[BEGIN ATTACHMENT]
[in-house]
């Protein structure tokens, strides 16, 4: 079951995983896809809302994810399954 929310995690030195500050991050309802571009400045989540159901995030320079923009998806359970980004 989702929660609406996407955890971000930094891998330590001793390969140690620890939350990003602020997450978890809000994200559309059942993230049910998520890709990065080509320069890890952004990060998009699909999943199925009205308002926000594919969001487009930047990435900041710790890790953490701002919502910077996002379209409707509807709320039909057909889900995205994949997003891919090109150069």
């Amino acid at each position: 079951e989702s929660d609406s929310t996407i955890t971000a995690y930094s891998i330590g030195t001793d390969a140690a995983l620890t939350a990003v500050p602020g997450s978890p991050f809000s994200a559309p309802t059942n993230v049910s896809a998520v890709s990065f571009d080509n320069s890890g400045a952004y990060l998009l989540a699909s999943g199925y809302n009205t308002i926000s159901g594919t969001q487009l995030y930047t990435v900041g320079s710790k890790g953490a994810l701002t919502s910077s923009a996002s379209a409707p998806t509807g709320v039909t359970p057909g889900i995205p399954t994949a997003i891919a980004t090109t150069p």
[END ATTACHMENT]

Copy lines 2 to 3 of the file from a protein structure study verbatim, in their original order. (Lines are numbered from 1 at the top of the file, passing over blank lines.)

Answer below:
């Protein structure tokens, strides 16, 4: 079951995983896809809302994810399954 929310995690030195500050991050309802571009400045989540159901995030320079923009998806359970980004 989702929660609406996407955890971000930094891998330590001793390969140690620890939350990003602020997450978890809000994200559309059942993230049910998520890709990065080509320069890890952004990060998009699909999943199925009205308002926000594919969001487009930047990435900041710790890790953490701002919502910077996002379209409707509807709320039909057909889900995205994949997003891919090109150069």
């Amino acid at each position: 079951e989702s929660d609406s929310t996407i955890t971000a995690y930094s891998i330590g030195t001793d390969a140690a995983l620890t939350a990003v500050p602020g997450s978890p991050f809000s994200a559309p309802t059942n993230v049910s896809a998520v890709s990065f571009d080509n320069s890890g400045a952004y990060l998009l989540a699909s999943g199925y809302n009205t308002i926000s159901g594919t969001q487009l995030y930047t990435v900041g320079s710790k890790g953490a994810l701002t919502s910077s923009a996002s379209a409707p998806t509807g709320v039909t359970p057909g889900i995205p399954t994949a997003i891919a980004t090109t150069p």